“So, imagine aliens are here but their presence is top secret and that status quo has to be maintained. How would I even convince you?”
“I don’t think you can keep things like that a secret…”
“So why ask if Pine Gap has a stargate if you think stargates can’t be kept secret?”
“Guess I love wild theories. Part of life’s rich tapestry.”
“So many people think they would know if aliens were here. All the jigsaw pieces would be nicely assembled on MSM. But the jigsaw pieces aren’t assembled, some don’t even belong to the puzzle and most are missing. That’s the machinery maintaining the status quo.”
“You can’t imagine a scenario where aliens don’t want their presence to be formally announced?”
“Sounds a bit unlikely.”
“You think of all the agendas aliens could have and what Earth’s place could truly be in the galaxy- laboratory, prison planet, place you can stop off to surgically mutilate nice juicy cows- you would know them?”
“So you believe in aliens?”
“What’s your name?”
“Greg. I sit on this bench every day in the heart of old-fogey-ville watching the world crawl by. If a spaceship landed with little green men who ate Kit-Kats and danced on roller-skates I’d be on a breakfast show later on blabbering about it. And I’d be damn sure about what I saw because I don’t see shit like that everyday. But for balance I’d have to sit opposite a celebrity sceptic telling me I’d no idea what I’d seen. It was a cloud, or Venus or swamp gas or something far more improbable than aliens. And I’d be no different to countless others. Policemen, military personnel, schoolchildren. If the weight of anecdotal evidence holds no sway with you perhaps we’re wasting our time.”
“We’ve had disclosure, no? Don’t you remember Brian Cox announcing they’d found primitive jellyfish on Europa? He won the David Attenborough award. So yeah, I’m sure there’s intelligent life out there somewhere.”
“But not here? Plus ça change. We had a false dawn in the early 2020s. Whistleblowers in congress swearing the US government had alien bodies and spacecraft. Barely made the news in the UK.”
“Aliens crashing spacecraft?”
“Just probes with soulless biologics inside. Done deliberately. Everything is smoke and mirrors.”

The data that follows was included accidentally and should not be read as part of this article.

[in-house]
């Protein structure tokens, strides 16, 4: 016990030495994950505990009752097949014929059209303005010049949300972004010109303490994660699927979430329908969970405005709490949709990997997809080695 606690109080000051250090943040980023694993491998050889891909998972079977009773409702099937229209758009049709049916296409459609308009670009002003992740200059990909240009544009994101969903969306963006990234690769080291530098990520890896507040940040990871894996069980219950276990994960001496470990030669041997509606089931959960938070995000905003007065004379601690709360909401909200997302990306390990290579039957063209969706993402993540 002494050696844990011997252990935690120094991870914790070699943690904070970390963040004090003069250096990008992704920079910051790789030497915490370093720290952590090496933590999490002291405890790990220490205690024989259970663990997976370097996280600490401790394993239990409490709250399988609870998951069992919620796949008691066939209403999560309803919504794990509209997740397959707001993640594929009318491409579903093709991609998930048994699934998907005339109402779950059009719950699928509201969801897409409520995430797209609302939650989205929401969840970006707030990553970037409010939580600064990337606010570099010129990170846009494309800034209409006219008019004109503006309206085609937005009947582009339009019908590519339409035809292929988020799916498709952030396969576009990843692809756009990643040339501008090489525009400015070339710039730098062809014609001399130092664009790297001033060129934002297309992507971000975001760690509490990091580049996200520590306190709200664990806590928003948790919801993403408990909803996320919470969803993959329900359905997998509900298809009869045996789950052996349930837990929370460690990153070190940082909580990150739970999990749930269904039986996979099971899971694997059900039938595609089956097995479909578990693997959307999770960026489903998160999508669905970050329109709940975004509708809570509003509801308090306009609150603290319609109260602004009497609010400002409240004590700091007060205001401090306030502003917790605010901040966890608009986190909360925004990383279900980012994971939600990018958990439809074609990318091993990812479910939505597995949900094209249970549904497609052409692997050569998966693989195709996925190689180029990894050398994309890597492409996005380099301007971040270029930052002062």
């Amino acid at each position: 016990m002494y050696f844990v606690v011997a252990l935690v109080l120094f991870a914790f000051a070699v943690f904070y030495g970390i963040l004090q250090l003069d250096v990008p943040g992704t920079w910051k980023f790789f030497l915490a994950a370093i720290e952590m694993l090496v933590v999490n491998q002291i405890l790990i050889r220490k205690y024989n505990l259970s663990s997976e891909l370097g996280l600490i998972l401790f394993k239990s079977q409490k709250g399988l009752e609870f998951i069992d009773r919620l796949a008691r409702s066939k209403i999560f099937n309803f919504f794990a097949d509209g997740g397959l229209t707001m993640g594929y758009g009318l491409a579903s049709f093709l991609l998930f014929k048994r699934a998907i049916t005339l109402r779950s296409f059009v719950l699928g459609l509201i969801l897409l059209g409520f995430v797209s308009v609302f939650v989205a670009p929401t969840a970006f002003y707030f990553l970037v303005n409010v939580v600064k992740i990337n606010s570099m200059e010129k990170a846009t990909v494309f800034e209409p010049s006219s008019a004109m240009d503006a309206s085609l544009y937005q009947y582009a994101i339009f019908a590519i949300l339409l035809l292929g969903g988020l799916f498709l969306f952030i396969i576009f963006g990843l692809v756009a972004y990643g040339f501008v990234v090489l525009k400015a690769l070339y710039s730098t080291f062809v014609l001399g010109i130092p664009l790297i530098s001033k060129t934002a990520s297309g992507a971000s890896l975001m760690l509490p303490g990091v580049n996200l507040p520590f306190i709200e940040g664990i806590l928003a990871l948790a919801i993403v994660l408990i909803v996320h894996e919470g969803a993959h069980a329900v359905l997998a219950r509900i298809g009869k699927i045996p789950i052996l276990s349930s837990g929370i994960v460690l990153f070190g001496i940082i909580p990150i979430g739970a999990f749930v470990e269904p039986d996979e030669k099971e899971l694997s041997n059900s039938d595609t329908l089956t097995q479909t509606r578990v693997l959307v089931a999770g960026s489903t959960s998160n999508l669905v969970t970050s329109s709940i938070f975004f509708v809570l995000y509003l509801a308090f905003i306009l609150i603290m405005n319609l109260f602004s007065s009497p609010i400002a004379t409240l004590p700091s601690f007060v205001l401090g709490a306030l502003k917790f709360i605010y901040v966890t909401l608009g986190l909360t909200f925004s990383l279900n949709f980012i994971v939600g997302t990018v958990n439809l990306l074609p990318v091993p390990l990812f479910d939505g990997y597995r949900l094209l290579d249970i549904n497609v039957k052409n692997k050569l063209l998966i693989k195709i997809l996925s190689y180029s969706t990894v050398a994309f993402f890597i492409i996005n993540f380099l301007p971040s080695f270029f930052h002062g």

“K. And you think Brian Cox is shadow government?”
“Actually, no. The point is a population’s attention is easily diverted. Stories easily killed. Take the 2020 pandemic.”
“What about it?”
“Actually, maybe I shouldn’t say. It might be an infringement of China’s National Security Law, which as you know has global reach.”
“I reckon anything potentially subversive can always have a disclaimer tagged on.”
“Yeah, but. Ah, screw it. I had this mad fever dream that China lied about transmissibility, openly menaced the UK into keeping its borders open during a crucial window, then had the most draconian lockdown itself and refused to co-operate with an investigation of the virus, which bore all the hallmarks of….not being zoonotic. And for that it got scant scrutiny while the UK went bonkers about why a man called Dominic Cummings went to Barnard Castle. How’s that?”
“Yeah, that works. Why would the UK have not held China to account?”
“They had our ass on a plate. By that time China had cornered most of the world’s medical supplies and they weaponised the asset. Plus America was involved in gain-of-function research at the Wuhan Institute of Virology and they didn’t want that can of worms- ”
“It’s a bit of a stretch from that to Pine Gap.”
“Look, I couldn’t even convince the doctors that a strange mystery illness I had as a child was an allergic reaction to Benylin. I’m on a hiding to nothing, I get that. But you keep asking so I’m trying to help you conceptualize.”
“A secret alien presence on Earth. It sounds like a TV show.”
“You can learn a lot from TV shows. You remember the Traitors?”
“My Great Aunt was on that show.”
“You know why it was great TV? It showed how hidden hands can manipulate the majority. It also revealed how those on the right track are often afraid to stick their neck out, and when they do…”
“Yeah, best way to win that game is to keep your head down.”
“You’re not convinced, are you?”
“Extraordinary claims require extraordinary evidence.”
“You know, sceptics tend to be Sherlock Holmes fanboys, his being an evidence junky. They don’t realise they’re actually Watsons and Lestrades who can make neither head nor tail of the ordinary evidence hidden in plain sight.”
“Maybe if you give me an example of a conspiracy theory that was proven?”
“If the powers that be do their job there’s never any grand exposé. Canonised conspiracy theories are trifling ones. The Gulf of Tonkin, the Reichstag Fire-”